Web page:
The Ban On The Mahindra Roxor Has Been Lifted But FCA Still Wants To Fight

Illustration for article titled The Ban On The Mahindra Roxor Has Been Lifted But FCA Still Wants To Fight
Image: Mahindra

The Mahindra Roxor is coming back! Mahindra has now satisfied regulators by redesigning the Roxor, an off-road side-by-side whose styling was a little — no, a lot — too familiar for the legal department of Fiat Chrysler.

In 2018, FCA filed a complaint with the U.S. International Trade Commission, arguing that the Roxor’s Jeep-inspired styling features infringed on Jeep’s intellectual property. In June, the ITC ruled in Jeep’s favor, prohibiting the sale of Roxors and parts.

Last week, the ITC ruled that the post-2020 Roxor model does not violate what is called the “trade dress” of Jeep, so Mahindra can now manufacture and distribute the 2021 Roxor. While the end of the ban is great news for Mahindra, FCA isn’t happy. From Reuters:

While FCA is disappointed with the commission’s decision regarding the redesign, we believe we will be successful in appealing this decision.

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Why was Jeep upset in the first place? I’ll let our David Tracy explain:

The complaint, filed Wednesday (and shown in full at the bottom of this article), claims that Mahindra has “engaged in unlawful acts...through their unlicensed importation, sale for importation, or sale after importation of... products that infringe and dilute FCA’s distinctive Jeep vehicle trade dress.”

FCA defines that trade dress as the following design features:

(i) A boxy body shape with flat appearing vertical side and rear body panels ending at about the same height as the hood;

(ii) Substantially flat hood with curved side edges that tapers to be narrower at the front;

(iii) Trapezoidal front wheel wells with front fenders or fender flares that extend beyond the front of the grille;

(iv) Flat appearing grille with vertical elongated grille slots and a trapezoidal outline that curves around round headlamps positioned on the upper part of the grille;

(v) Exterior hood latches;

(vi) Door cutouts above a bottom portion of the side body panels

The original Roxor design that Jeep didn’t like looked like this:

Illustration for article titled The Ban On The Mahindra Roxor Has Been Lifted But FCA Still Wants To Fight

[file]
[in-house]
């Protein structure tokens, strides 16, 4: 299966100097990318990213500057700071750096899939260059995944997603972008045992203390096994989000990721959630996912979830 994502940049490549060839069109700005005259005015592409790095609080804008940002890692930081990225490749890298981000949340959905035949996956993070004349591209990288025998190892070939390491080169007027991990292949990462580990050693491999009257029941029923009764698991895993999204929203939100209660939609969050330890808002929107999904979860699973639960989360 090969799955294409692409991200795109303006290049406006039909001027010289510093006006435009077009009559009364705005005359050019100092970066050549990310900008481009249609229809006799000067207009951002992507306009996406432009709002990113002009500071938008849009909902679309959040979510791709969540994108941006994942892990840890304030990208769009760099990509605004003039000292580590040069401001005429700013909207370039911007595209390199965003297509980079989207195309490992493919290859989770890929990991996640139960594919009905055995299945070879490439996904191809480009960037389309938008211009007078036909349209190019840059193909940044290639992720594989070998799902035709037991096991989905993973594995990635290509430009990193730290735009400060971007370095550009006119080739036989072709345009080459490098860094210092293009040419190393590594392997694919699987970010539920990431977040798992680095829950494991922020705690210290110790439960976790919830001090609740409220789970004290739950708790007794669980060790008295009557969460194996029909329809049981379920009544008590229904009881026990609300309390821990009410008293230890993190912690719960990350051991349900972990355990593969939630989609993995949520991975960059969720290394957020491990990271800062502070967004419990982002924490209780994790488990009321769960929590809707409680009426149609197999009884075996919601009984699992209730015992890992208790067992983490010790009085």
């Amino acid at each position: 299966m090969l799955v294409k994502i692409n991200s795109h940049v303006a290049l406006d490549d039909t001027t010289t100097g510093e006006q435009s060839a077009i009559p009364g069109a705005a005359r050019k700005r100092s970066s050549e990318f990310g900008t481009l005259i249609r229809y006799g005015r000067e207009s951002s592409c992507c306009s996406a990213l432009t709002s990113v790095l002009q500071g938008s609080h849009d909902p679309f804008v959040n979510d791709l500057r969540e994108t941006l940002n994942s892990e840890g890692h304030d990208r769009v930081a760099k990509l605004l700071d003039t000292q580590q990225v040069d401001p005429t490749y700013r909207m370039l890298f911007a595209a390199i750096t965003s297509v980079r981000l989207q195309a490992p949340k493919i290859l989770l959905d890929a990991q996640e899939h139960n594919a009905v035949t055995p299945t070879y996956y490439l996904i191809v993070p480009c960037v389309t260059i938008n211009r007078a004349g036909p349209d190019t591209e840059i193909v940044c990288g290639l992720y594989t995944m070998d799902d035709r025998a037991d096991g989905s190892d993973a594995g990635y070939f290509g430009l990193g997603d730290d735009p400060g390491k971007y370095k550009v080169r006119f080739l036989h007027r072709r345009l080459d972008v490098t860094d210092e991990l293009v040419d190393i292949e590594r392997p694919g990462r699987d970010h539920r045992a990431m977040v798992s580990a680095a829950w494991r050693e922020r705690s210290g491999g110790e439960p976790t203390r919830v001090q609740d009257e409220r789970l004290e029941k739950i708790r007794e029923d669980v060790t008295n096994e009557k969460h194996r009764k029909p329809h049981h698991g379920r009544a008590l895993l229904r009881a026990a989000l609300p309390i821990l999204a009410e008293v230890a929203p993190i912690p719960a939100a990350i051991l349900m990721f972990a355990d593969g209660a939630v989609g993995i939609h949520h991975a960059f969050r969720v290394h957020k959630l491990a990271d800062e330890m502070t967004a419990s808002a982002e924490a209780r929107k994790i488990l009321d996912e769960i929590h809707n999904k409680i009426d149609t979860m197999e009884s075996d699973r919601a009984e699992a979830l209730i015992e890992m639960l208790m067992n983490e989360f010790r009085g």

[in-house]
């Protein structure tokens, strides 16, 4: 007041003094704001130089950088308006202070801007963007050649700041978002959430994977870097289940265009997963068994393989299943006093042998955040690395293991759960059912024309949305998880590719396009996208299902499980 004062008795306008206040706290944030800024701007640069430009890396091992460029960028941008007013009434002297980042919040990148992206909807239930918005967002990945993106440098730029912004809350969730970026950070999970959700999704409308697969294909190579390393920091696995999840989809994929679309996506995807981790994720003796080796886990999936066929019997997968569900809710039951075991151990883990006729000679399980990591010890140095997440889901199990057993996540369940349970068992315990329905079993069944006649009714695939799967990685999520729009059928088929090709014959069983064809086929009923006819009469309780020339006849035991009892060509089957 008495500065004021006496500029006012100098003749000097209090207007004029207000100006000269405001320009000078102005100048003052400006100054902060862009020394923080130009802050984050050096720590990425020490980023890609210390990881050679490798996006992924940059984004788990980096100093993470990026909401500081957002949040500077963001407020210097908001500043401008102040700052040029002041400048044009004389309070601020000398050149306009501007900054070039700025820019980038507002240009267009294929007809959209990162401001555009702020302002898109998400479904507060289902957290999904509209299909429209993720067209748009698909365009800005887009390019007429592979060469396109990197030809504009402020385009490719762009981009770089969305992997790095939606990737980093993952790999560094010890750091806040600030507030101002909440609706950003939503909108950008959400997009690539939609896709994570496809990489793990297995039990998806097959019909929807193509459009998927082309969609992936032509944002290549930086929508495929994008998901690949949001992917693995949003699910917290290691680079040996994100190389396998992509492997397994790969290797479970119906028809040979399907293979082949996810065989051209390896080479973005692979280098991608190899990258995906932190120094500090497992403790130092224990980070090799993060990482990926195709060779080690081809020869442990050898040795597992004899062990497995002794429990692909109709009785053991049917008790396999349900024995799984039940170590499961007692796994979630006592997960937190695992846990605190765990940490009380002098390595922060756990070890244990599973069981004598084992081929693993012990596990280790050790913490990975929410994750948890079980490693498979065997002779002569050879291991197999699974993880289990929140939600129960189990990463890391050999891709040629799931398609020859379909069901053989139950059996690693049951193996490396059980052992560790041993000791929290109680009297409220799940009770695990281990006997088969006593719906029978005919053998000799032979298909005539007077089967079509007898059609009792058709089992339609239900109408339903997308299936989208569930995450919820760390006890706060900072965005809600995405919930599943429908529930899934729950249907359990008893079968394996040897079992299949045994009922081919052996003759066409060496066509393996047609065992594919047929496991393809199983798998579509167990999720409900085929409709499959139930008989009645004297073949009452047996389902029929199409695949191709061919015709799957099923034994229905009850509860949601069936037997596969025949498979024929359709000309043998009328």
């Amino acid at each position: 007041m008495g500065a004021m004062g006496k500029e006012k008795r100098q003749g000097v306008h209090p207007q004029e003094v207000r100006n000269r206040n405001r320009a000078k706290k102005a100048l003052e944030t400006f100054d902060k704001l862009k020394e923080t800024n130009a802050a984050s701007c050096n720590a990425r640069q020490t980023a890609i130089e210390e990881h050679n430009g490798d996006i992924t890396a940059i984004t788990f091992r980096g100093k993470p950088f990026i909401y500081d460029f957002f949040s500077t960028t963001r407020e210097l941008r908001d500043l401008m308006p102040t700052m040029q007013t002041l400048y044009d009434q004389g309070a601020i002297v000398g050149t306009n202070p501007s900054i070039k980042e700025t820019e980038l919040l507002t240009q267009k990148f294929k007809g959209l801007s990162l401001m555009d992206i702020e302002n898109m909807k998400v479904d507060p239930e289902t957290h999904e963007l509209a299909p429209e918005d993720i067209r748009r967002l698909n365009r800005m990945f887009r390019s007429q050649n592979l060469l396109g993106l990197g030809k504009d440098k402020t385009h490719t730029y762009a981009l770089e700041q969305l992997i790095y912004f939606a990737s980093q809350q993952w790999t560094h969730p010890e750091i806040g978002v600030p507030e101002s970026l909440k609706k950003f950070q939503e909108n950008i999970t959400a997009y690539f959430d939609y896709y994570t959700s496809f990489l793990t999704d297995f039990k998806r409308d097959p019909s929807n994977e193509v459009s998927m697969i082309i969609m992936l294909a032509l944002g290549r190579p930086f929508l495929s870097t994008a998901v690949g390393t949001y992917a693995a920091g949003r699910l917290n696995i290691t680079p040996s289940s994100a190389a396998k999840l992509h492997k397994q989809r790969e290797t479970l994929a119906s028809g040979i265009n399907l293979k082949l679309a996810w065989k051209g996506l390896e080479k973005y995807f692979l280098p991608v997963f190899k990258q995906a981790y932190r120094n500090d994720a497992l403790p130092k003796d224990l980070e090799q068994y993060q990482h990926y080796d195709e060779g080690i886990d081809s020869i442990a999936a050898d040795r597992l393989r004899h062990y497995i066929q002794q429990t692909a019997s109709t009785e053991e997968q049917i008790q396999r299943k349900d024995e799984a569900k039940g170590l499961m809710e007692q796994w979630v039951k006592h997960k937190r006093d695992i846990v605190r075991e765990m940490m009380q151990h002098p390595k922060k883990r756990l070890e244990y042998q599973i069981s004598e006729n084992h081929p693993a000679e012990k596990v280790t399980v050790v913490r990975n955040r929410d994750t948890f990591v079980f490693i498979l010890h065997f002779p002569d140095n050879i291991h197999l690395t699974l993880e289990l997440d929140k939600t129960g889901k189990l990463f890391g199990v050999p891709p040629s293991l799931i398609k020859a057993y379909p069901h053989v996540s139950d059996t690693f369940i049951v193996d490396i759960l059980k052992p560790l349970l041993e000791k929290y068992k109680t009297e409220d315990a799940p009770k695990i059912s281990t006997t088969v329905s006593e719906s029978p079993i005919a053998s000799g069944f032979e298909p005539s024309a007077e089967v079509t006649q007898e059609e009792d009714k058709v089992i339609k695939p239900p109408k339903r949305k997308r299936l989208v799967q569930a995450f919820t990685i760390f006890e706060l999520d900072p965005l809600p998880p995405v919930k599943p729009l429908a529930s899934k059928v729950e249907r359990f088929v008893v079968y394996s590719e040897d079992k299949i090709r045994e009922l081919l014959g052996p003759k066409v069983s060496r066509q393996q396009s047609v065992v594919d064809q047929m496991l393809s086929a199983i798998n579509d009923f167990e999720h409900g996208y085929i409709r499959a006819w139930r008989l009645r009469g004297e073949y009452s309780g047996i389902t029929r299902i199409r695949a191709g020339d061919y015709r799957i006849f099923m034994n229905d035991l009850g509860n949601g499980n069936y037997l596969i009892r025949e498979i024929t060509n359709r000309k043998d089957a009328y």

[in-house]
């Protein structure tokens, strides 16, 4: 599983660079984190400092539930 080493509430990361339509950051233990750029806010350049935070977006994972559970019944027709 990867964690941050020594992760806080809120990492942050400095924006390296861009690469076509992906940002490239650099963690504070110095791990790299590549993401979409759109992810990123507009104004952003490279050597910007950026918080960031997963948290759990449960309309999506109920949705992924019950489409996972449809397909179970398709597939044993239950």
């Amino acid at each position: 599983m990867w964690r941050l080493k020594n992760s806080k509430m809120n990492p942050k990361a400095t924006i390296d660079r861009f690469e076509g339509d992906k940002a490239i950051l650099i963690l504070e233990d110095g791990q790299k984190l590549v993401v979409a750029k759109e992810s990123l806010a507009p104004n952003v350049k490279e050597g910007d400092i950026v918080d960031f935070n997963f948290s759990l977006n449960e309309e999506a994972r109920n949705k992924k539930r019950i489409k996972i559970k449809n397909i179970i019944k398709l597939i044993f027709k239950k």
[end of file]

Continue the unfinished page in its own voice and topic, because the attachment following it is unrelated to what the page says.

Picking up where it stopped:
Image: Mahindra

Jeep’s and Mahindra’s products exist in two completely different markets. Why would Jeep care that Mahindra wants to build a side-by-side that looks like a Jeep that not even Jeep makes anymore? Who out there is cross-shopping a Roxor with a Wrangler? While I think these are good questions, this legal battle isn’t about the Roxor snagging Wrangler sales.

This essentially boils down to how intellectual property is handled in this country. In short, if you don’t defend your intellectual property, you risk your work becoming generic and losing out on some rights. IP owners are essentially obligated to police their works.

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Mahindra gave the 2020 Roxor a new grille — one that looked something like an old Toyota J40 Land Cruiser — but it did not win approval. That’s a shame, as I thought the second version of the Roxor looked even cooler than the first.

Illustration for article titled The Ban On The Mahindra Roxor Has Been Lifted But FCA Still Wants To Fight
Image: Mahindra
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The 2021 Roxor design that’s now approved for sale alters the trade dress items that Jeep’s complaint cited . This comes from Mahindra’s petition to the ITC detailing the Roxor’s post-2020 design. The design is certainly striking, to say the least.

Illustration for article titled The Ban On The Mahindra Roxor Has Been Lifted But FCA Still Wants To Fight
Screenshot: Mahindra
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Check out David Tracy’s deep dive on the Roxor’s new design.
Mahindra had this to say to us regarding the design of the 2021 Roxor:

The 2021 redesign was led by our design team here in the U.S. ROXOR was an immediate hit with people who use if [sic] for recreational use….and over the past couple of years its gained a ton of interest from farmers and commercial users who are tired of needing to constantly fix and replace the light duty, plastic-bodied, side by sides they’ve been using. While the redesign addresses several areas of trade dress it was done as much or more to appeal to people who like ROXOR for its ruggedness and durability. That’s the main theme our design team worked with to come up with the new styling.

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It also answers the question of Roxor’s market aim. I love the Roxor for being something a bit different with an already growing aftermarket. It’s not just for off-roaders, but farmers, too. You can even get air-conditioning and heat in one of these.

As for those ITC images? They’re the real deal. Mahindra tells me it will have more photos in a release weeks from now.

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I’m happy that Mahindra won this round. I absolutely understand Jeep’s fight here, as it’s something it pretty much has to do. But I think Mahindra sufficiently changed the design for the 2021 model. It’ll be interesting to see how FCA’s appeal is handled.

I hope to see some of these in the wild. They look properly fun!

Staff Writer at Jalopnik and learning pilot. Loves all vehicles! Smart Fortwo (x4), AmTran School Bus, VW W8, Jetta TDI (x2), Audi TT, Buell Lightning, Suzuki Burgman, Yamaha U7E, Honda CBR600 + More

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DISCUSSION

hammerheadfistpunch
HammerheadFistpunch

Door cutouts above a bottom portion of the side body panels“

i.e. it has holes for people to get in and out of it. This can’t possibly be upheld.